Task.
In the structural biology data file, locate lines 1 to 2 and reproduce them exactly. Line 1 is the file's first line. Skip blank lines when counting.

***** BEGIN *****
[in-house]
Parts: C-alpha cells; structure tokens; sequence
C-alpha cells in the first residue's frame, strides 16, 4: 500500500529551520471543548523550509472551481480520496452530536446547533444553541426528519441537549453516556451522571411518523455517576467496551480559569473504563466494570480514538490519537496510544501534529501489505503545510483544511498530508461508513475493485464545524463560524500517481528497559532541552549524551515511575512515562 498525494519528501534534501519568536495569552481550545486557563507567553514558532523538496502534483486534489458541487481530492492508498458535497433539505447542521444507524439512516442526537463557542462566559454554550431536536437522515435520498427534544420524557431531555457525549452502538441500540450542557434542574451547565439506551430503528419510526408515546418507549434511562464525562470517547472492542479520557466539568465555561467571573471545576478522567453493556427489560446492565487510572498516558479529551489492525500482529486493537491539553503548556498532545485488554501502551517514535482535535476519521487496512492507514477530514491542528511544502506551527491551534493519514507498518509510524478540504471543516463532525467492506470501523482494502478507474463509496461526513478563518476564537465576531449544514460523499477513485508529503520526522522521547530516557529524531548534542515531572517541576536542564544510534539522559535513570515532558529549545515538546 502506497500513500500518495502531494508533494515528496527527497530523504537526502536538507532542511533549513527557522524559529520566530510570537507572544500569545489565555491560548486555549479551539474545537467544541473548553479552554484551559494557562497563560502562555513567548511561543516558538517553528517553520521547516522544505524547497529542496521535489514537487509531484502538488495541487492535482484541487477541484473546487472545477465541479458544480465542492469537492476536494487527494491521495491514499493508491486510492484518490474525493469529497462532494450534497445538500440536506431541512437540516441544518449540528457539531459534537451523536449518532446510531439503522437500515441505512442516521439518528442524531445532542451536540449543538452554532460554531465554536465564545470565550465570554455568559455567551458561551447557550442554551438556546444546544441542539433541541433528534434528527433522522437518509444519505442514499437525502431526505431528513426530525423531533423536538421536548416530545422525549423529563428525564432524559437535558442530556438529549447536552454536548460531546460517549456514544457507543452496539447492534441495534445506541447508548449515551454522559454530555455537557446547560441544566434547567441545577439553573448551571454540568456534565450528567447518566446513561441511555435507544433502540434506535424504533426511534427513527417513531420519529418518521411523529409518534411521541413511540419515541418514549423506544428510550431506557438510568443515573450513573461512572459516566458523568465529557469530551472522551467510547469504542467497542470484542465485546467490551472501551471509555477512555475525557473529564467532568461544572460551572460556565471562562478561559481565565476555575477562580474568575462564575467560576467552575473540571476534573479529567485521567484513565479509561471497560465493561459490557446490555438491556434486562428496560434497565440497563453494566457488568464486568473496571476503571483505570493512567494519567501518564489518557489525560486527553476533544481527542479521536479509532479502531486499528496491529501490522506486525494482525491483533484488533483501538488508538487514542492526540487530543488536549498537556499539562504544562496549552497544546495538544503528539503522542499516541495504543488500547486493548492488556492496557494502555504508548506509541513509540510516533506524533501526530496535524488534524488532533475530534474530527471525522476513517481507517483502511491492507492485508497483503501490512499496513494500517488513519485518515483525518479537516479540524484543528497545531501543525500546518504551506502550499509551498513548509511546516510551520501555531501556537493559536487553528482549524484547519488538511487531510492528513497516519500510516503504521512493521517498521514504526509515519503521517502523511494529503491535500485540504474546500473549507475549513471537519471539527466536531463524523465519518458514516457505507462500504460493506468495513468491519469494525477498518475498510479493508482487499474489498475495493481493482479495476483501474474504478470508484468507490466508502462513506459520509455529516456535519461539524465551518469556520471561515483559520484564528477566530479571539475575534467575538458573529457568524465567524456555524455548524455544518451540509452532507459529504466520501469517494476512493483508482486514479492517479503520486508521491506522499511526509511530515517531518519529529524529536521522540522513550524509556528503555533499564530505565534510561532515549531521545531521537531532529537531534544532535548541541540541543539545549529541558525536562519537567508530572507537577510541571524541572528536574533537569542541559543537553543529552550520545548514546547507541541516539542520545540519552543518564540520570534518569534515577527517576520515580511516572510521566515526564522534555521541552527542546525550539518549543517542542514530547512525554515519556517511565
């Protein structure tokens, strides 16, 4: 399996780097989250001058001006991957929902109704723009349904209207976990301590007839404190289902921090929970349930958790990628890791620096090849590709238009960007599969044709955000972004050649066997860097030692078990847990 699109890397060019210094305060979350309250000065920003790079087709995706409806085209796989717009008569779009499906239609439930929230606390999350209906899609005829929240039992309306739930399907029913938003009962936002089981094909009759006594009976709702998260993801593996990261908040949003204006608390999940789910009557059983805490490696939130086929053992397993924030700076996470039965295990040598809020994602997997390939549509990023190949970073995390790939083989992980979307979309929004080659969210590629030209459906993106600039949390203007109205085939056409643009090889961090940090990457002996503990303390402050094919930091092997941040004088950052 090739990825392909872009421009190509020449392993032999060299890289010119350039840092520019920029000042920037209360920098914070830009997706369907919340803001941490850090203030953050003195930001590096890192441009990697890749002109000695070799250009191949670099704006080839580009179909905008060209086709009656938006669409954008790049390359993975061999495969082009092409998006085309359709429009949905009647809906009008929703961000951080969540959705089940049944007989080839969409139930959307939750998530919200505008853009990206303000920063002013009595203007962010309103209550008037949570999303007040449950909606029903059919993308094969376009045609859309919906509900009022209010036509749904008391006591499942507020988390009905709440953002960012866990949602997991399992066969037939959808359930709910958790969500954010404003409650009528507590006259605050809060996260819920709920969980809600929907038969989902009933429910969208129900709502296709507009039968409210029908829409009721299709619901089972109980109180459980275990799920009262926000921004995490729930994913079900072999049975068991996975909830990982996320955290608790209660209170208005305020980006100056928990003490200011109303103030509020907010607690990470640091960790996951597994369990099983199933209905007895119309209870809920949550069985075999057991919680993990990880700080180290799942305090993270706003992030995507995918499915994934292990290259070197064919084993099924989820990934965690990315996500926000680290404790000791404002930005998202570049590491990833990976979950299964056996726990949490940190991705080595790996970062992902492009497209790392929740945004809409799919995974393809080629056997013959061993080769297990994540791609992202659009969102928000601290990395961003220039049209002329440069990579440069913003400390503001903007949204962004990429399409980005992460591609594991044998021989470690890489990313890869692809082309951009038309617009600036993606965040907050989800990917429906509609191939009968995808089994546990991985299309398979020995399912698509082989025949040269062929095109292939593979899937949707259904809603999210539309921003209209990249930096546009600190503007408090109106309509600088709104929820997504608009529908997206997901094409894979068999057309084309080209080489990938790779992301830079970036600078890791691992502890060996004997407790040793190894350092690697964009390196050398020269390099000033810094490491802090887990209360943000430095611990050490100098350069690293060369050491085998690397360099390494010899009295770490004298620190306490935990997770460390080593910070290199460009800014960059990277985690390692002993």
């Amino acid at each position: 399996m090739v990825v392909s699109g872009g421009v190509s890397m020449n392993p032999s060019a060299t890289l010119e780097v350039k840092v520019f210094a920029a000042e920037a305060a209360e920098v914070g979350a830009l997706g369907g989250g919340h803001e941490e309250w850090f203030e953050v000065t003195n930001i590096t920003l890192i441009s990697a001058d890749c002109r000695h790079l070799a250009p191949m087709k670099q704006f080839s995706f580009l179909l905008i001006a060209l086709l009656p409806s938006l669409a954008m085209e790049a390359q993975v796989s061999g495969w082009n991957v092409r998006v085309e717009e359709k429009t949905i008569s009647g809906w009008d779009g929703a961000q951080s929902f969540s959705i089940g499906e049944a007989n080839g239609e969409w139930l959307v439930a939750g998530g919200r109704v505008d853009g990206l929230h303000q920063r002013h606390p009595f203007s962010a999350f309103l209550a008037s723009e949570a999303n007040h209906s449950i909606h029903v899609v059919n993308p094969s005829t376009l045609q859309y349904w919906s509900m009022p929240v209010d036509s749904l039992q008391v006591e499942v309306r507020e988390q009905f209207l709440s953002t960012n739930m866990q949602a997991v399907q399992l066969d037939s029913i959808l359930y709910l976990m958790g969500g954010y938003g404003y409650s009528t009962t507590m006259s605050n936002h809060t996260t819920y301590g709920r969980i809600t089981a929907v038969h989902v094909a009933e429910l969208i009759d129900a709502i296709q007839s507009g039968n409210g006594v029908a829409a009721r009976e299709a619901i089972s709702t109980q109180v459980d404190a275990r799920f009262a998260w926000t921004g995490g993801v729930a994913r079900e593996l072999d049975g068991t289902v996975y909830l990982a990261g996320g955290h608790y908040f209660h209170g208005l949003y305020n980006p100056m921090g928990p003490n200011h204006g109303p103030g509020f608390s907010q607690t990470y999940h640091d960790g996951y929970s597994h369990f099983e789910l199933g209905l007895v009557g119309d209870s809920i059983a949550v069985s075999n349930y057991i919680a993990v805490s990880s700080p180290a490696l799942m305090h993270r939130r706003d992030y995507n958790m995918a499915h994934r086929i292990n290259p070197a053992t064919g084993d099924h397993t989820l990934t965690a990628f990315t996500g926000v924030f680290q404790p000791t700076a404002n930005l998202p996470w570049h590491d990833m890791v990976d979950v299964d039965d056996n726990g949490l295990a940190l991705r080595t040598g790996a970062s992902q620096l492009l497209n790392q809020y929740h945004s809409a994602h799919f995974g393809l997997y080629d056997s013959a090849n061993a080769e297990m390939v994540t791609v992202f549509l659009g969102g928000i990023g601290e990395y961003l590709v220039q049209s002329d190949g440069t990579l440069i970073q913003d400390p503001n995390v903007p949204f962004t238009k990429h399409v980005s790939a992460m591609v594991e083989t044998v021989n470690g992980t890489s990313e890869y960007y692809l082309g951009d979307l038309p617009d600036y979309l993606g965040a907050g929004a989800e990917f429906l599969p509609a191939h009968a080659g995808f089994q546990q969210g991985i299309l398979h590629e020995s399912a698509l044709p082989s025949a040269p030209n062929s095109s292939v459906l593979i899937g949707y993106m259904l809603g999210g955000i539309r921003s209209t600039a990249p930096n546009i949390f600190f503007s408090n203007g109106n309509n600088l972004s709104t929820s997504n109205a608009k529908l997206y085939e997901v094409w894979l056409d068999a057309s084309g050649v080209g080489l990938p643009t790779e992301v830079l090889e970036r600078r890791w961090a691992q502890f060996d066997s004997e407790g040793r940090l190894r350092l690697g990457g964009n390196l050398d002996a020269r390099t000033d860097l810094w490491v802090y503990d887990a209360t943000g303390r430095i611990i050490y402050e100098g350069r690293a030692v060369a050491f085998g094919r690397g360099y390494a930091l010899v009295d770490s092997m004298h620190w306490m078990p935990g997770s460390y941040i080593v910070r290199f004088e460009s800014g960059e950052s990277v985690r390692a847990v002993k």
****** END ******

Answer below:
[in-house]
Parts: C-alpha cells; structure tokens; sequence